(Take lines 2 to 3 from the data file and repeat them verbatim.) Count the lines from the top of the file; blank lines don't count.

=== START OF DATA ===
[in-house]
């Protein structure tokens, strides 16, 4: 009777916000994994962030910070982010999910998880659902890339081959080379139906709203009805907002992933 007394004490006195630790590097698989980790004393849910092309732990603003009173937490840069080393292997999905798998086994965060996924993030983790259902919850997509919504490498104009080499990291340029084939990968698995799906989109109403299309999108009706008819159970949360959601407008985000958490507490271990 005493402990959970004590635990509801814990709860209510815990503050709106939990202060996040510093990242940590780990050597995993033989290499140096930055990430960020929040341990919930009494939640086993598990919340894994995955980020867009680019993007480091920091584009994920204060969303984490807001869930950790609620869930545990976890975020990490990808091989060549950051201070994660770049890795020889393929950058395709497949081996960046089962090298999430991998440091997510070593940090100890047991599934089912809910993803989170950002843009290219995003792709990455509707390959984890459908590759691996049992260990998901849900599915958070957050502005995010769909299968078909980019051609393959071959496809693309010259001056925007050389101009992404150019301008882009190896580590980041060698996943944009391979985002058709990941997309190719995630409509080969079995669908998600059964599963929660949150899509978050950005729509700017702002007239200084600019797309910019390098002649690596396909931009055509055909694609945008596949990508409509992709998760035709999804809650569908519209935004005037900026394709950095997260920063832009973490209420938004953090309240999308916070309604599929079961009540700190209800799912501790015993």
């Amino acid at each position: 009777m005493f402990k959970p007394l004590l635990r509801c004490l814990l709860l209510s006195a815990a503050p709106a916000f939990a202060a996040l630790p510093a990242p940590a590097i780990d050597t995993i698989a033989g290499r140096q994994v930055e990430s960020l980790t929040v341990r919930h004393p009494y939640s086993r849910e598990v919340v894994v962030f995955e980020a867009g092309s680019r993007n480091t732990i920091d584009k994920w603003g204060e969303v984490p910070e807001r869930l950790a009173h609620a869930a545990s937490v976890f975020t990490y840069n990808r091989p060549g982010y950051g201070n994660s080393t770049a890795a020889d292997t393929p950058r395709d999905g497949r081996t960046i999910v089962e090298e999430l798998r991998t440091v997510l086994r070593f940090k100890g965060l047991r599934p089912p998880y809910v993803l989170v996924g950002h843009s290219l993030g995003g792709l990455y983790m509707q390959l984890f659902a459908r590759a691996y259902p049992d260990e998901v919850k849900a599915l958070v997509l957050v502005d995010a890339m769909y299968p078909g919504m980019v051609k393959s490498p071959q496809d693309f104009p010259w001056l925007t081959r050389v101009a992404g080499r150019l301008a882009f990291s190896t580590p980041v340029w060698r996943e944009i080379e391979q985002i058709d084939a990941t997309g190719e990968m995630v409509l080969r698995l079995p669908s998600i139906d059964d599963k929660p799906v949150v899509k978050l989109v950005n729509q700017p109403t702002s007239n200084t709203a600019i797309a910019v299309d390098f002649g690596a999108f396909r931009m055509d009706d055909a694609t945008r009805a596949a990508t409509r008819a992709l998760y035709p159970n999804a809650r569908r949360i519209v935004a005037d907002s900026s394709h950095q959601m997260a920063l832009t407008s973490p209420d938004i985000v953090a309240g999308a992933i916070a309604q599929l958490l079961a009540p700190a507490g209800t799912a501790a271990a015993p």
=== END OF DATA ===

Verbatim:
């Protein structure tokens, strides 16, 4: 009777916000994994962030910070982010999910998880659902890339081959080379139906709203009805907002992933 007394004490006195630790590097698989980790004393849910092309732990603003009173937490840069080393292997999905798998086994965060996924993030983790259902919850997509919504490498104009080499990291340029084939990968698995799906989109109403299309999108009706008819159970949360959601407008985000958490507490271990 005493402990959970004590635990509801814990709860209510815990503050709106939990202060996040510093990242940590780990050597995993033989290499140096930055990430960020929040341990919930009494939640086993598990919340894994995955980020867009680019993007480091920091584009994920204060969303984490807001869930950790609620869930545990976890975020990490990808091989060549950051201070994660770049890795020889393929950058395709497949081996960046089962090298999430991998440091997510070593940090100890047991599934089912809910993803989170950002843009290219995003792709990455509707390959984890459908590759691996049992260990998901849900599915958070957050502005995010769909299968078909980019051609393959071959496809693309010259001056925007050389101009992404150019301008882009190896580590980041060698996943944009391979985002058709990941997309190719995630409509080969079995669908998600059964599963929660949150899509978050950005729509700017702002007239200084600019797309910019390098002649690596396909931009055509055909694609945008596949990508409509992709998760035709999804809650569908519209935004005037900026394709950095997260920063832009973490209420938004953090309240999308916070309604599929079961009540700190209800799912501790015993």
């Amino acid at each position: 009777m005493f402990k959970p007394l004590l635990r509801c004490l814990l709860l209510s006195a815990a503050p709106a916000f939990a202060a996040l630790p510093a990242p940590a590097i780990d050597t995993i698989a033989g290499r140096q994994v930055e990430s960020l980790t929040v341990r919930h004393p009494y939640s086993r849910e598990v919340v894994v962030f995955e980020a867009g092309s680019r993007n480091t732990i920091d584009k994920w603003g204060e969303v984490p910070e807001r869930l950790a009173h609620a869930a545990s937490v976890f975020t990490y840069n990808r091989p060549g982010y950051g201070n994660s080393t770049a890795a020889d292997t393929p950058r395709d999905g497949r081996t960046i999910v089962e090298e999430l798998r991998t440091v997510l086994r070593f940090k100890g965060l047991r599934p089912p998880y809910v993803l989170v996924g950002h843009s290219l993030g995003g792709l990455y983790m509707q390959l984890f659902a459908r590759a691996y259902p049992d260990e998901v919850k849900a599915l958070v997509l957050v502005d995010a890339m769909y299968p078909g919504m980019v051609k393959s490498p071959q496809d693309f104009p010259w001056l925007t081959r050389v101009a992404g080499r150019l301008a882009f990291s190896t580590p980041v340029w060698r996943e944009i080379e391979q985002i058709d084939a990941t997309g190719e990968m995630v409509l080969r698995l079995p669908s998600i139906d059964d599963k929660p799906v949150v899509k978050l989109v950005n729509q700017p109403t702002s007239n200084t709203a600019i797309a910019v299309d390098f002649g690596a999108f396909r931009m055509d009706d055909a694609t945008r009805a596949a990508t409509r008819a992709l998760y035709p159970n999804a809650r569908r949360i519209v935004a005037d907002s900026s394709h950095q959601m997260a920063l832009t407008s973490p209420d938004i985000v953090a309240g999308a992933i916070a309604q599929l958490l079961a009540p700190a507490g209800t799912a501790a271990a015993p």